Editorial: Thoughts about the 2024/25 Malawi National Health Budget

Adamson S. Muula

Professor and Head of Community and Environmental Health, Kamuzu University of Health Sciences, Blantyre, Malawi & Editor-in-Chief, Malawi Medical Journal

Email address: amuula@kuhes.ac.mw

At 12% of the total national budget, the proposed 2024/25 health budget is most likely the highest ever in Malawi. I say “most likely” or probably, because I have not been careful enough to review what was the country’s health budget in the 1960’s, 80’s, or the 90’s. In addition, in the Malawi context, the budget as approved by the National Assembly and assented to by the State President, doesn’t always mean that it will be followed to the letter through treasury disbursements to Ministries, Departments and Agencies (MDAs). But 12% isn’t lower when one looks at the other sectors (defence, homeland security, foreign affairs, education and agriculture) which the same national fiscus seeks their attention.

Even with the caveat stated above, the 12% national health budget is an underestimate of what the total health expenditure is going to be for the year in question. This is because, unless one looks at the Ministry of Health itself, health transcends or crosses over into other sectors. Thus although the stated 12% is less (by 3-point percentages) compared to Abuja Declaration which states that15% of the national budget should be allocated to health or the health sector, the actual holistic and multisectoral “health budget” should be much larger. If we just consider the budgets to the traditional medical health sector, many countries do not reach the Abuja target. Even Nigeria itself which hosts Abuja as its capital has never believed in the Abuja target.

Drawing from the above, and as despondency is the mother of failure and the father of hopelessness, I need to be positive. Malawi is moving forward vis a vis, the Abuja target, despite the fact that other health expenditures occur outside the core health sector itself. For instance, if instead of having a separate Ministry of Water and Sanitation, and the Nutrition components now residing in the Ministry of Agriculture were to be part of the Ministry of Health (there had been in health at some point in fact), Malawi would have easily attained the Abuja target. In addition, the country is spending a lot of resources in the training of health professionals (through the different Christian Health Association of Malawi (CHAM) training institutions, Kamuzu University of Health Sciences, Malawi College of Health Sciences, Mzuzu University, and other institutions. If these expenses were to be added to the health budget, we would have attained the Abuja targets. Perhaps we should, if we are not concerned that others will label us as cheaters.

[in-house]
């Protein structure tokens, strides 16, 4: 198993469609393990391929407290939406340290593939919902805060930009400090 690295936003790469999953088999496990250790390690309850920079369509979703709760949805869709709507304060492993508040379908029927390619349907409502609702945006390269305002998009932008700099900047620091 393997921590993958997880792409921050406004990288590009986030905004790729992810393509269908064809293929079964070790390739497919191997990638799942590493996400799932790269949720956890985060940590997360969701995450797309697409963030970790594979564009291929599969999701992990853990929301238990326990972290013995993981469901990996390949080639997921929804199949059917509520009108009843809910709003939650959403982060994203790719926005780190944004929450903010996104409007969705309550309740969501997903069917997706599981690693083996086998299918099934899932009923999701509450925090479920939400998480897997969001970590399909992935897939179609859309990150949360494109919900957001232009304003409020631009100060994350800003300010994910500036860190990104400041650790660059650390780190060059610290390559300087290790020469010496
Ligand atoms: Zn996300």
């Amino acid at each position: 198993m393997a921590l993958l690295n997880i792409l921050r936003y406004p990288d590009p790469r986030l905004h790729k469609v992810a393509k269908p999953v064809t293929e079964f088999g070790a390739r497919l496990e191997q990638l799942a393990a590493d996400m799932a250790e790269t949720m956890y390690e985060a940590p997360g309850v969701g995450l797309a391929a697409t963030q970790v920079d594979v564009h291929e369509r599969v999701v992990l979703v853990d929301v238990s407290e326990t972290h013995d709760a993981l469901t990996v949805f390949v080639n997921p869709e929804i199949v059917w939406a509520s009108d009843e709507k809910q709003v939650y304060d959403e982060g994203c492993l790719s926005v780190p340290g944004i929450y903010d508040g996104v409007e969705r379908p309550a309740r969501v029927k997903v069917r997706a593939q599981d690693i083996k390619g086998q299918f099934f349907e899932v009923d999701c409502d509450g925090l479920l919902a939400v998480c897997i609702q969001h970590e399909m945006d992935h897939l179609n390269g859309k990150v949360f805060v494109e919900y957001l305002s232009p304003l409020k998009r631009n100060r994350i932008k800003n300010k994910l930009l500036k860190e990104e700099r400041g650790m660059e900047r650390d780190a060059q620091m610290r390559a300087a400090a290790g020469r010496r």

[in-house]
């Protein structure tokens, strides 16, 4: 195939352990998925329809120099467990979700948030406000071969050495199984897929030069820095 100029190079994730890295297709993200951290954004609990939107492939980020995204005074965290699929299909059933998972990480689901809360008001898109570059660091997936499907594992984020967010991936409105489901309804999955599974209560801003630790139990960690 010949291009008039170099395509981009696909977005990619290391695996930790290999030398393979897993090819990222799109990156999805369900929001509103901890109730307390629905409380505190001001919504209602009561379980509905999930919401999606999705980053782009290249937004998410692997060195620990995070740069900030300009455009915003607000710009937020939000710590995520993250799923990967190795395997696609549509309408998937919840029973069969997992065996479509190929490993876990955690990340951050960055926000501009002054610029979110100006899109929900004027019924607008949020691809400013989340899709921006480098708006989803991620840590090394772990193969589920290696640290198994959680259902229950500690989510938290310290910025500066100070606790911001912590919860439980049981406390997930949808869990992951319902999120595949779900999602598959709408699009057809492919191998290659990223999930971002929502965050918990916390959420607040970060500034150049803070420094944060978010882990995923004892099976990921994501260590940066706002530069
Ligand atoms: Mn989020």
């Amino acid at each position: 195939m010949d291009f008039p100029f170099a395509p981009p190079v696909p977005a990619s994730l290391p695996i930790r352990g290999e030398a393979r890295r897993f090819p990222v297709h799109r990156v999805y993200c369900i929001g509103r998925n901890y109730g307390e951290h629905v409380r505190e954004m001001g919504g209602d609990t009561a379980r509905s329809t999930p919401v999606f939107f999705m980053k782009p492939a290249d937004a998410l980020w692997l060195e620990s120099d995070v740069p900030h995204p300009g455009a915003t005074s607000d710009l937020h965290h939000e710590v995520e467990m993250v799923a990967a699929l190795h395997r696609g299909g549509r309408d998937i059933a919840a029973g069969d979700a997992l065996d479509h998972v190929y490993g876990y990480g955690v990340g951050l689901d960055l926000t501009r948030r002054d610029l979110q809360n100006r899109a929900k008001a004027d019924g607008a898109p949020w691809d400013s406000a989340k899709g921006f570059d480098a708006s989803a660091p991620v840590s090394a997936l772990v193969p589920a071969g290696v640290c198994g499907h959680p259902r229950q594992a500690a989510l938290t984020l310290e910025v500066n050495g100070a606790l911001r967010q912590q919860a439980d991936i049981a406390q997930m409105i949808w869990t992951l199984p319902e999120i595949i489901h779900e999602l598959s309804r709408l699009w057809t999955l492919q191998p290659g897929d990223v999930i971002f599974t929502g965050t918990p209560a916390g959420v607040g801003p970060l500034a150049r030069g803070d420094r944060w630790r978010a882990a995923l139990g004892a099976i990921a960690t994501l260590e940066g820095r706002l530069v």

Now that the 2024/25 financial year has what is probably the largest ever percentage of the national health budget ever, what is next? Why should the health budget be high? Asking for a higher national budget and getting it are one thing. Knowing how to use it effectively is a different ball game altogether. And in any case, has the national health budget increased in real terms? Because it is possible to increase the percentage of the health budget while reducing budgets of other expenditures for activities and strategies which have a bearing on health. It is also possible that the absolute Kwacha (Malawi’s currency) amounts may have increased and yet the United States dollar equivalent has gone down. In fact with the 44% devaluation of the local currency on top of another devaluation in the preceding year, even a 50% increase in the health budget in Kwacha terms was still going to be inadequate.

Malawi is becoming accustomed to outbreaks and epidemics.  Covid-19 was a pandemic, thus, affected the globe between 2019 and 2021. However, Malawi also experiences cholera outbreaks. Lately, there has been an epidemic of viral conjunctivitis affecting thousands of citizens with 8 people losing their sight. Although we should be cautious in predicting the future as to what is next, rapid population growing, increasing migration and mobility, poor community and personal hygiene, all point to high likelihood that it is not whether, but rather when the next epidemic will hit. Thus increasing the national health budget may not necessarily mean that there will be better health delivery in a better-funded year. There may be more health problems now than in the past. So, while 10% of the national budget may have been adequate when there were few health challenges, with frequent and several epidemics of all sorts of disease, a 50% increase may just be a drop in the bucket of diseases.

In sum, Malawi has made a bold decision to increase its budget amidst growing health challenges. How this translates into better disease prevention and control, wellness promotion and rehabilitation remains to be seen. It must be seen.

Leave a Reply